But what if waiting makes you miss out on a bear market? Jones says: “It is always tempting to try and pick the bottom when you are out of the market. Don’t worry about this! You do not need to pick the bottom of the bear market to profit from the subsequent bull market – there is normally plenty of time to get back in on an upwards trend.”

FTSE 100 (UK100) Price Chart

3. Unique opportunities

Beyond the absolute rule of 20%, there are other trends investors could exploit within a declining market. Two notable trends pointed out by Fisher Investments are:

  • One third/two thirds rule: In their research, Fisher Investments found that during bear markets, one third of the value lost occurs during the initial two thirds of the bear market period. Two thirds of the value lost is during the last third of the time period. Simply put, during the end of a bear market, a sharper decline occurs.
  • 2% rule: in a bear market, the decline occurs at approximately 2% per month, which means the bear markets do not start with a sharp sudden drop, but rather as a slow steady decline. If a drop of more than 2% is occurring, the market maybe under correction rather than in a bearish sentiment.

4. Bear markets are short term

When duration is compared between both bear an bull markets, historically bear markets have sustained themselves for a much shorter period.

Raymond and James outlined the performance of the S&P 500 since 1926, revealing that while a bull market lasted on average 8.9 years, a bear market only existed for 1.4 years on average.

For investors to make the most of a bear market strategy they would have to think short term for their declining market strategies.

5. Plan for recovery, not just the dip

A new bull market begins once the market gains at least 20%. Bear markets are probably best seen as a time to plan ahead and to make the most of the upcoming recovery.

Jones says: “If you are a long-term investor then bear markets just give you an opportunity to buy in cheaper – particularly if you are paying into some sort of investment vehicle on a monthly basis. Bear markets give you a lower cost average in the end and, as we have seen historically, markets do recover.”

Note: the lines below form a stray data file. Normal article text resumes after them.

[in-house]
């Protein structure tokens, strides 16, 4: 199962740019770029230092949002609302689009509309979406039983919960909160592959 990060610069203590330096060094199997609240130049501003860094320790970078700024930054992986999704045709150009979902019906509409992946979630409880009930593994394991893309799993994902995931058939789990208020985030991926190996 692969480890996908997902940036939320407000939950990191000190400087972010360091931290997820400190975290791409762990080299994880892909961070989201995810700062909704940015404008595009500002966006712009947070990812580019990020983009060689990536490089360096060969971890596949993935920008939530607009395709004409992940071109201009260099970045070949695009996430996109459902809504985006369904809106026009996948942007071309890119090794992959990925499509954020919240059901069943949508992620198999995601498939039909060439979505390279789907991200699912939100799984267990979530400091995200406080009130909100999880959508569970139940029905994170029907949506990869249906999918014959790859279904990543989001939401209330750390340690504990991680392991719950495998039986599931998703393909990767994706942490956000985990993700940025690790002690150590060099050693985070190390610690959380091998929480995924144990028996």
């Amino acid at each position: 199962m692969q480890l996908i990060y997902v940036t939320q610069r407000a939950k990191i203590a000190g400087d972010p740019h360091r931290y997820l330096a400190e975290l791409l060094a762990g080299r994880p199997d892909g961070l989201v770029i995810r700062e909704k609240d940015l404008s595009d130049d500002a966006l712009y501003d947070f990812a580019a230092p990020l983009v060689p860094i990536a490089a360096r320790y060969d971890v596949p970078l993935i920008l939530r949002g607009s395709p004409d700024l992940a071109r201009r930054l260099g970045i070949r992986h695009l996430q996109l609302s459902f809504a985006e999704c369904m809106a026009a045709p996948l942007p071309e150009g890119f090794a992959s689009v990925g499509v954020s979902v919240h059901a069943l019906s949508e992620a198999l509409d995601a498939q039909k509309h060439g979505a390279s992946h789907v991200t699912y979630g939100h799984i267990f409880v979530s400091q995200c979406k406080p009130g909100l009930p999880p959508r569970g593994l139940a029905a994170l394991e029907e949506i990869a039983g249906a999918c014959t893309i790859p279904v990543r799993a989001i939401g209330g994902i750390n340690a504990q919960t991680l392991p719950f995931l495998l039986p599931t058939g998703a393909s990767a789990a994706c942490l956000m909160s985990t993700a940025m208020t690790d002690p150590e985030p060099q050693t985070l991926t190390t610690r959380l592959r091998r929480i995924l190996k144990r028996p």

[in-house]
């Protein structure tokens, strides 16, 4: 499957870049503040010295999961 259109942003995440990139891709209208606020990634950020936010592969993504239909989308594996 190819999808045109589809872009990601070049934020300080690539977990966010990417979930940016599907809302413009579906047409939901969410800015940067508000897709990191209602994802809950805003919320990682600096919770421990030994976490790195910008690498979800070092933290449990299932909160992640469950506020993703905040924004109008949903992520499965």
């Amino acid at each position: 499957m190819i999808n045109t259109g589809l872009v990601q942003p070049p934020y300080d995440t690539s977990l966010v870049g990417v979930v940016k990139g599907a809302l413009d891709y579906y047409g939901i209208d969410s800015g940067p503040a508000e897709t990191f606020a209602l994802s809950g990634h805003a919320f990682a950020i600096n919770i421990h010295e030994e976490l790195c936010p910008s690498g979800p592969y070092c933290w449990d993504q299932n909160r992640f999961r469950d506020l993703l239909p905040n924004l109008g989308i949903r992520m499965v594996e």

Markets in this article

UK 100
7637.6 USD
6.4 +0.080%
US 500
4312.4 USD
-26.2 -0.600%
US Wall Street 30
33832.8 USD
-172.6 -0.510%
US Wall Street 30
33832.8 USD
-172.6 -0.510%
US Wall Street 30
33832.8 USD
-172.6 -0.510%

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The difference between trading assets and CFDs
The main difference between CFD trading and trading assets, such as commodities and stocks, is that you don’t own the underlying asset when you trade on a CFD.
You can still benefit if the market moves in your favour, or make a loss if it moves against you. However, with traditional trading you enter a contract to exchange the legal ownership of the individual shares or the commodities for money, and you own this until you sell it again.
CFDs are leveraged products, which means that you only need to deposit a percentage of the full value of the CFD trade in order to open a position. But with traditional trading, you buy the assets for the full amount. In the UK, there is no stamp duty on CFD trading, but there is when you buy stocks, for example.
CFDs attract overnight costs to hold the trades (unless you use 1-1 leverage), which makes them more suited to short-term trading opportunities. Stocks and commodities are more normally bought and held for longer. You might also pay a broker commission or fees when buying and selling assets direct and you’d need somewhere to store them safely.